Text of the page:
Prof. Dr. Reinhard Schopf
Professor emeritus since 31.03.2013
Academic Career and Research Areas
The Chair of Prof. Schopf (b. 1947) explores the field of terrestrial ecology. The main areas of interest are plant-insect interactions, spatio-temporal dynamics and management, as well as habitat selection and association of animal populations. The work of the Chair also covers ecosystem structure and species diversity (including canopy research) and the taxonomy of selected insect families.
Prof. Schopf studied biology at Georg August University in Göttingen. He obtained his doctorate in 1976 and his lecturer qualification in 1987. Also in that year, he was appointed to the Chair of Applied Zoology at the forest science department of Munich’s Ludwig Maximilian University. When the educational facilities at Weihenstephan were re-organized, the Chair was transferred to TUM and renamed Animal Ecology. Prof. Schopf was Editor-in-Chief of the Journal of Applied Entomology from 1995 to 2008.
Dworschak K, Gruppe A, Schopf R: “Mortality and lipid status of the European spruce bark beetle (Ips typographus L.) along an altitude gradient after hibernation“. Mitteilungen der Deutschen Gesellschaft für Allgemeine und Angewandte Entomologie. 2009: 17, 163-166.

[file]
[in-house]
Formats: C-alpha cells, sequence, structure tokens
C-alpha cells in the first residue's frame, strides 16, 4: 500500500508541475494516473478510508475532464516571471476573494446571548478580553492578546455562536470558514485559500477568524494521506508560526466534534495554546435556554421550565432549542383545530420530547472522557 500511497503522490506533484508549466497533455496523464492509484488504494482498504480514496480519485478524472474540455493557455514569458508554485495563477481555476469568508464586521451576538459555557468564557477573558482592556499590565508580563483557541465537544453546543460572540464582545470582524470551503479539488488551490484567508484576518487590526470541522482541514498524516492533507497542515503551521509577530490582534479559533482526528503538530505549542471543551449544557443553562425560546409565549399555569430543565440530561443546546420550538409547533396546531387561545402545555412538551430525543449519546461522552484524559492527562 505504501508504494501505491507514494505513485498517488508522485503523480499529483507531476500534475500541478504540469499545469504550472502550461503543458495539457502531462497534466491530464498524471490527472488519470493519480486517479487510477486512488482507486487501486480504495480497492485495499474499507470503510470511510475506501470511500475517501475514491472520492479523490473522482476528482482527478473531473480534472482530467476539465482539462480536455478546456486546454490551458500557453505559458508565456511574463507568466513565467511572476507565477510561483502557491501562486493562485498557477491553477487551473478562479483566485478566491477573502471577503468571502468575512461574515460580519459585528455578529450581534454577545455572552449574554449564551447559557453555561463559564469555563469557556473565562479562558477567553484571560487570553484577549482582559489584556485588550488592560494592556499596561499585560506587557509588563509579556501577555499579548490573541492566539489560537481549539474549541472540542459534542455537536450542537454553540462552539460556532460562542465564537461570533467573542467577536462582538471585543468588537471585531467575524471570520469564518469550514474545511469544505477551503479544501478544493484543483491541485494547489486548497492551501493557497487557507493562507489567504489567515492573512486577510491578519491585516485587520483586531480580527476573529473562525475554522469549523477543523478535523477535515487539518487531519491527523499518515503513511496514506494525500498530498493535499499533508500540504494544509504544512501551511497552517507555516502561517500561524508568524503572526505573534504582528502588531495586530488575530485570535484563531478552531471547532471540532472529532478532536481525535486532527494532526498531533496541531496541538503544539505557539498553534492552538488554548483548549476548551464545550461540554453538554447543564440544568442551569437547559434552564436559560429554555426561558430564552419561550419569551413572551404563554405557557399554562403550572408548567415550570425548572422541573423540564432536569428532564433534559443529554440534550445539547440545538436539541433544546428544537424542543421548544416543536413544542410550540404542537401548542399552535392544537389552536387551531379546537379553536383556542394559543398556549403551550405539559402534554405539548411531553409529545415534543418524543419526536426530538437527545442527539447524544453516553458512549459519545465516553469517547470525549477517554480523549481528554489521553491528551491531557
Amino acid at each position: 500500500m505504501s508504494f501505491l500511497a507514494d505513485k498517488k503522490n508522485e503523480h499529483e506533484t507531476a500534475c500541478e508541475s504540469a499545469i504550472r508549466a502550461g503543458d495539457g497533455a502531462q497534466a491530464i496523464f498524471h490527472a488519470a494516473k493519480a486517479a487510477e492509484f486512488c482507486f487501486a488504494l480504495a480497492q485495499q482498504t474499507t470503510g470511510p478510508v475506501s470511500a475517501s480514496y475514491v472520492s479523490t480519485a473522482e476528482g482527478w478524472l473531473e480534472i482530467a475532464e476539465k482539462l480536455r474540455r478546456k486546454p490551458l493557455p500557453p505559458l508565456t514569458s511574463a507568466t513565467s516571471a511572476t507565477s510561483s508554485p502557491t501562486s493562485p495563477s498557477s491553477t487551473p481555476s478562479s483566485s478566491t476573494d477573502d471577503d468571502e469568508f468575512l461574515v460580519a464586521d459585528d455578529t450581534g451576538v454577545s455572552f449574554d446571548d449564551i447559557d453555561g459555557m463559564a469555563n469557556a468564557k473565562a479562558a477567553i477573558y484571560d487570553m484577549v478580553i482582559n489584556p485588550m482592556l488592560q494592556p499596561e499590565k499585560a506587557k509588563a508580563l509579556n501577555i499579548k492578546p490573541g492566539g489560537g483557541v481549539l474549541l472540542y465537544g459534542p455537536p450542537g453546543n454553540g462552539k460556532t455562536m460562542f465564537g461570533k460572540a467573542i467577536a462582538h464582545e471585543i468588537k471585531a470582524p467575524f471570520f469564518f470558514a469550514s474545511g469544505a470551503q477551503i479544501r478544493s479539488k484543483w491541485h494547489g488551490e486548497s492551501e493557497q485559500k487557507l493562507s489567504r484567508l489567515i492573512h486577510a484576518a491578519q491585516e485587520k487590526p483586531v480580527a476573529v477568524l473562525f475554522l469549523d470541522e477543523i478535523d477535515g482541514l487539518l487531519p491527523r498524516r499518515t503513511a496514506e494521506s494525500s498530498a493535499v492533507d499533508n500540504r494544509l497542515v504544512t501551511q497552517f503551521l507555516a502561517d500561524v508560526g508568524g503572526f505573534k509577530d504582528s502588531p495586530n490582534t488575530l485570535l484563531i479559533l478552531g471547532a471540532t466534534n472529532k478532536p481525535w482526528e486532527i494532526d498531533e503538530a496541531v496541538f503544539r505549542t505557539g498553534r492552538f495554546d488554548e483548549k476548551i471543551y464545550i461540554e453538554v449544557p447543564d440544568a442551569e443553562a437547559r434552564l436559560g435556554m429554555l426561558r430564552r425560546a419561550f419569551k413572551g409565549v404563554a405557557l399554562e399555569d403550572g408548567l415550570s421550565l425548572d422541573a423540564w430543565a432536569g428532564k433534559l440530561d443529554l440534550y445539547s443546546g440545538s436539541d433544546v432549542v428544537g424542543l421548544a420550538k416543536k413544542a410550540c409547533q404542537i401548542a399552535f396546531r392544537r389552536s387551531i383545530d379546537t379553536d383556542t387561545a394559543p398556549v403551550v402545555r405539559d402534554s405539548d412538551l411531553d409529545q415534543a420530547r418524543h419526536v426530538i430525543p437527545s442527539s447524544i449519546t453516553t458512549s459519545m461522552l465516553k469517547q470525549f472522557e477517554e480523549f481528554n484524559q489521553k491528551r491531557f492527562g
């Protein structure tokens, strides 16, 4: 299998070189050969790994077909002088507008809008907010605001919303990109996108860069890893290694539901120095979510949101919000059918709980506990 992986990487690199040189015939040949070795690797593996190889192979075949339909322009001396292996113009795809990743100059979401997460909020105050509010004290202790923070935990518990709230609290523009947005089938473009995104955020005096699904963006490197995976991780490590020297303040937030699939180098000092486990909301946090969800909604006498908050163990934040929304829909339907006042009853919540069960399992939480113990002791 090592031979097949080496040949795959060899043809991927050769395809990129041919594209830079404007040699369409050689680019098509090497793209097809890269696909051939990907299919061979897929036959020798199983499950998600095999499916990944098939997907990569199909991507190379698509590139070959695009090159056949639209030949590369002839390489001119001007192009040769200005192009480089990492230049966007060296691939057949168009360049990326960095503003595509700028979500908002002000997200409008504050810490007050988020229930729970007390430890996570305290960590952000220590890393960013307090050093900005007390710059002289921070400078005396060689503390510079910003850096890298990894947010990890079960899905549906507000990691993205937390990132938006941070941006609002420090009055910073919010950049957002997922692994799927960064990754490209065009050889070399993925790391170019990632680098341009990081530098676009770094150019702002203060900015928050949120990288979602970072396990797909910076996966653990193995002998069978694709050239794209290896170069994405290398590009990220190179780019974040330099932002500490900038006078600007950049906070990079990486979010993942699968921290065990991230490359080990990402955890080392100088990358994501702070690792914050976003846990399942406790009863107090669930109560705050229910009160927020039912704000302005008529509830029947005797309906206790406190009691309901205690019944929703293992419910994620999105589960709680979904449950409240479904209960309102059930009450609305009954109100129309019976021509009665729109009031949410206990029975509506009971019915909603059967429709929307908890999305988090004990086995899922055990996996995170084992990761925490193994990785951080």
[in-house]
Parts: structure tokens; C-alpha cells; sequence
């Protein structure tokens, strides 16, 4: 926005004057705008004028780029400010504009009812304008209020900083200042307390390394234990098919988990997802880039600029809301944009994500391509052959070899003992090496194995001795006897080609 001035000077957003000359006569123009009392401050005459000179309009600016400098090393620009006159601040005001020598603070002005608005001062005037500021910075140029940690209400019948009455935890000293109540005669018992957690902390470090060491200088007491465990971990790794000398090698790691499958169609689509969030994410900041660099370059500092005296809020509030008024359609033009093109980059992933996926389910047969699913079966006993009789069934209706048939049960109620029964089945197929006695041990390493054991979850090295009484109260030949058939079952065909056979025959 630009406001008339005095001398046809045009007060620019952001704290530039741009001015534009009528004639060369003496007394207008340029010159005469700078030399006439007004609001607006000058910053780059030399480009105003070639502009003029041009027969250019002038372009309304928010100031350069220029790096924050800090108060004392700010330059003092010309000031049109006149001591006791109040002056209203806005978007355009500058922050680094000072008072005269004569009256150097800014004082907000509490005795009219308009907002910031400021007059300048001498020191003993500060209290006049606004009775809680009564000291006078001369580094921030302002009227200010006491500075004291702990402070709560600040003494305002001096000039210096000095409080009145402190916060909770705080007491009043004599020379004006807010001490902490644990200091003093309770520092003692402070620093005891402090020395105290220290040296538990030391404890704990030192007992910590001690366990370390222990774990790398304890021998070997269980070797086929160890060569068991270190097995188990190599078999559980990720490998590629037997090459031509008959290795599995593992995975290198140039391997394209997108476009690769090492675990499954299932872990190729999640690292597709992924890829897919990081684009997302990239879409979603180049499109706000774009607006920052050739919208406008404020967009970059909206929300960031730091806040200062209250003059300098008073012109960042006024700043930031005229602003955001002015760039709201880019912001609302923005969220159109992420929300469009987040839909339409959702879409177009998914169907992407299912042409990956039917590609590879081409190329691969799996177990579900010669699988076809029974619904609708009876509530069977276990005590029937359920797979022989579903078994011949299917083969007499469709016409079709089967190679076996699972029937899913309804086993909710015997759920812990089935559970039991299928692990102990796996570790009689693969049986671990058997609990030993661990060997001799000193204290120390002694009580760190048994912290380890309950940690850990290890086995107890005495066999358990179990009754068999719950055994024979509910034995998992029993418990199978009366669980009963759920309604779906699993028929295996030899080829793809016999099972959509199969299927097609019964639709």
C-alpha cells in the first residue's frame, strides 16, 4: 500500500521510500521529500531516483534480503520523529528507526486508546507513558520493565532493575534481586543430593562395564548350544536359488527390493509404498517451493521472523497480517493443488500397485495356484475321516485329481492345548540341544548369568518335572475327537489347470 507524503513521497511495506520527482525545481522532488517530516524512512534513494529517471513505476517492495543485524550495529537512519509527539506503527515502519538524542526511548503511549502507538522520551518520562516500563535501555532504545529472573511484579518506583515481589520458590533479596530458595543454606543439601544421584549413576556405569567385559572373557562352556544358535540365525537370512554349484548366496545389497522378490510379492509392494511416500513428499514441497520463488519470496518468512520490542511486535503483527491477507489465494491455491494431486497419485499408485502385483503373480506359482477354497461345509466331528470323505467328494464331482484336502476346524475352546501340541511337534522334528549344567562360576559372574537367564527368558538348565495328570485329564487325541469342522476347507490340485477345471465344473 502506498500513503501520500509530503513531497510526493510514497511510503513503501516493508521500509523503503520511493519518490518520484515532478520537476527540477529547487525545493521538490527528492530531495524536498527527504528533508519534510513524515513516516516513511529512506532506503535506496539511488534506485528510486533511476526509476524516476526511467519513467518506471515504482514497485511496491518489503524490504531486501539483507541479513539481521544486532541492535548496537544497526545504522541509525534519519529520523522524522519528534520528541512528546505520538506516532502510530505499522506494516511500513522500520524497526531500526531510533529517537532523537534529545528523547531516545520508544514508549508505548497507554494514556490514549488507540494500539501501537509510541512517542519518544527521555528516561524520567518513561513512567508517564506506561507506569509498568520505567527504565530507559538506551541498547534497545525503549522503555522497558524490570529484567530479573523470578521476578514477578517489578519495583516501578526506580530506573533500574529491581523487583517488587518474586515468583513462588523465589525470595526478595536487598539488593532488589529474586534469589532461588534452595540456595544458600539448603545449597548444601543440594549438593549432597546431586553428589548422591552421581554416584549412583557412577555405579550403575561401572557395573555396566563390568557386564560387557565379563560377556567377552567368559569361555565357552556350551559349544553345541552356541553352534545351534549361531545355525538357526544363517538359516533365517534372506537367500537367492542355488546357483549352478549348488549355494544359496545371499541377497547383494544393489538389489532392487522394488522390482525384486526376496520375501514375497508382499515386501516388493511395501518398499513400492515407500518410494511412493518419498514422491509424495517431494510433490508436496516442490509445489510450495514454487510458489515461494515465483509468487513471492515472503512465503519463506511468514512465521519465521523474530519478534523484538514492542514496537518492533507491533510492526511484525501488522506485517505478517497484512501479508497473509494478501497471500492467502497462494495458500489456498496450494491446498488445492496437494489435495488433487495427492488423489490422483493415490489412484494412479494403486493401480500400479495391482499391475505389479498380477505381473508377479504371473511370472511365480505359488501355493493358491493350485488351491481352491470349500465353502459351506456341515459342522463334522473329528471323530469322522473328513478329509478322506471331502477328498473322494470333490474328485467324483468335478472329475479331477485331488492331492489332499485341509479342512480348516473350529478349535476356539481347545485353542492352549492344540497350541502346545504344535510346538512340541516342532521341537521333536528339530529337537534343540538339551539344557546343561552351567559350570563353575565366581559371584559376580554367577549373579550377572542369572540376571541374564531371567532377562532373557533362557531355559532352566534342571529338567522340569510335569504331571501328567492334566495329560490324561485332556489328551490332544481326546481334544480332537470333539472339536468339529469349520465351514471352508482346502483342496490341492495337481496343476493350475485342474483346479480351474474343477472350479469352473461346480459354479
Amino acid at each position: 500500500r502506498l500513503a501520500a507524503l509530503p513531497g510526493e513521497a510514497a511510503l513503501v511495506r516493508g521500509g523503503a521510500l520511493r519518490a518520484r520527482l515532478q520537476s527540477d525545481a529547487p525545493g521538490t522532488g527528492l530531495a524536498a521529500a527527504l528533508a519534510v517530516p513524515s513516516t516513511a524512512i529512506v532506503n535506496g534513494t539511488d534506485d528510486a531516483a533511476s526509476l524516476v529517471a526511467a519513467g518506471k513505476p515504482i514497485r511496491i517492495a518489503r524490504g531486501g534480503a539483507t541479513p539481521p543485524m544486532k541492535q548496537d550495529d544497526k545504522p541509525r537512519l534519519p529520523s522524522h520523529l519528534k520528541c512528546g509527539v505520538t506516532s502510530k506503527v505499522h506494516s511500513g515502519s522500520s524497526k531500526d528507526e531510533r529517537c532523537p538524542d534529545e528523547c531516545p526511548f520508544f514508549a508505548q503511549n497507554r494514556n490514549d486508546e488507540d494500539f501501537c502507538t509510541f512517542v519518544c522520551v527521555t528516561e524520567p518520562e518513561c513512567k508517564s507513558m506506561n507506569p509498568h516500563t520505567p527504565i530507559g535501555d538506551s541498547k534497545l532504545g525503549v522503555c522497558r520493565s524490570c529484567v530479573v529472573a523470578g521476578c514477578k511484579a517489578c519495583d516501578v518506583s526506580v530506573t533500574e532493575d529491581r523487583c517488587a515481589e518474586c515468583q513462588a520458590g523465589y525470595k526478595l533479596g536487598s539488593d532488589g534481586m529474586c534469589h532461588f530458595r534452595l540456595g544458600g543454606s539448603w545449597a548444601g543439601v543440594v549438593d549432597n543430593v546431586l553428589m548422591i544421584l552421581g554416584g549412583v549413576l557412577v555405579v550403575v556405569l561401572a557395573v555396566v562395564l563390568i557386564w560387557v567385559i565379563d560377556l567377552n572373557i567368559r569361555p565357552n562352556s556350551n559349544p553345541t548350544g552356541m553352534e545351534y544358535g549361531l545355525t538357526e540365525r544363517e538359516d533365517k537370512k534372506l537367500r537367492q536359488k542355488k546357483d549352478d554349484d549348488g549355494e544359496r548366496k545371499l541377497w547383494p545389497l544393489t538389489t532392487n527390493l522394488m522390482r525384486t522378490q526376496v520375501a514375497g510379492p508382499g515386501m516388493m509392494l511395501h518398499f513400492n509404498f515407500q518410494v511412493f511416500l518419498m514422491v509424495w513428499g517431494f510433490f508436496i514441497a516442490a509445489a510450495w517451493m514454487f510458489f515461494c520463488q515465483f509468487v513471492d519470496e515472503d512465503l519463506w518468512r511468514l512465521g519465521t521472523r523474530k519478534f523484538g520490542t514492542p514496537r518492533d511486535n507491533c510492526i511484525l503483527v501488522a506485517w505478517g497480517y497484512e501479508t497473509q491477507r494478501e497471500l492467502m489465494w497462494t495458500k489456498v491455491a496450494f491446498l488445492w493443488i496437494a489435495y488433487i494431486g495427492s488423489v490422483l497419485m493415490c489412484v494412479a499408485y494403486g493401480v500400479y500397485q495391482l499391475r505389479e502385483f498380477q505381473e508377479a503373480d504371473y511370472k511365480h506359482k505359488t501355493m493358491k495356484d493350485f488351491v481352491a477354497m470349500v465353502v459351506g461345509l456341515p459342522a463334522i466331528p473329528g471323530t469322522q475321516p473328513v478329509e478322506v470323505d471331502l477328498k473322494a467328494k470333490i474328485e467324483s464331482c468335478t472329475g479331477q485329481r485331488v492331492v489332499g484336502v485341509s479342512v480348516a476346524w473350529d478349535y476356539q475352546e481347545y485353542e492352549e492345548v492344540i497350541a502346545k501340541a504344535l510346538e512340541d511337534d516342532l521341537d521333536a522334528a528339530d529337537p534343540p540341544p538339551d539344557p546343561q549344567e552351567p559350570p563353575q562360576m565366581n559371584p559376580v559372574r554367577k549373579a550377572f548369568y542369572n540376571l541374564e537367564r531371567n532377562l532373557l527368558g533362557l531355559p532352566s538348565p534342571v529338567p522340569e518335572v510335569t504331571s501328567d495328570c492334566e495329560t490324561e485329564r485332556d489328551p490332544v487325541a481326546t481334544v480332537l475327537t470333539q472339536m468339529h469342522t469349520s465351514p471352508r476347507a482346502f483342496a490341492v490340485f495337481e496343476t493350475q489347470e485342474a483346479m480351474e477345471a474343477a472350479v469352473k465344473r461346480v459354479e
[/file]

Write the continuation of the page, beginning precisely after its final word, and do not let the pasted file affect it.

Schopf R.: „Forstinsekten unter sich ändernden Umwelt- und Anbaubedingungen.“ Mitteilungen der Deutschen Gesellschaft für Allgemeine und Angewandte Entomologie. 2004; 14: 229-236.
Fischer M, Völkl W, Schopf R, Hoffmann KH: “Age-specific patterns in honeydew production and honeydew composition in the aphid Metopeurum fuscoviride: Implications for ant-attendance”. Journal of Insect Physiology. 2002; 48: 319-326.Abstract
Henn M, Schopf R: “Response of beech (Fagus sylvatica) to elevated CO2 and N: Influence on larval performance of the gypsy moth Lymantria dispar (Lep., Lymantriidae)”. Journal of Applied Entomology. 2001; 125: 501-505.Abstract
Gruppe A, Fusseder M, Schopf R: “Short rotation plantations of aspen and balsam poplar on former arable land in Germany: Defoliating insects and leaf constituents”. Forest Ecology and Management. 1999; 121: 113-122.Abstract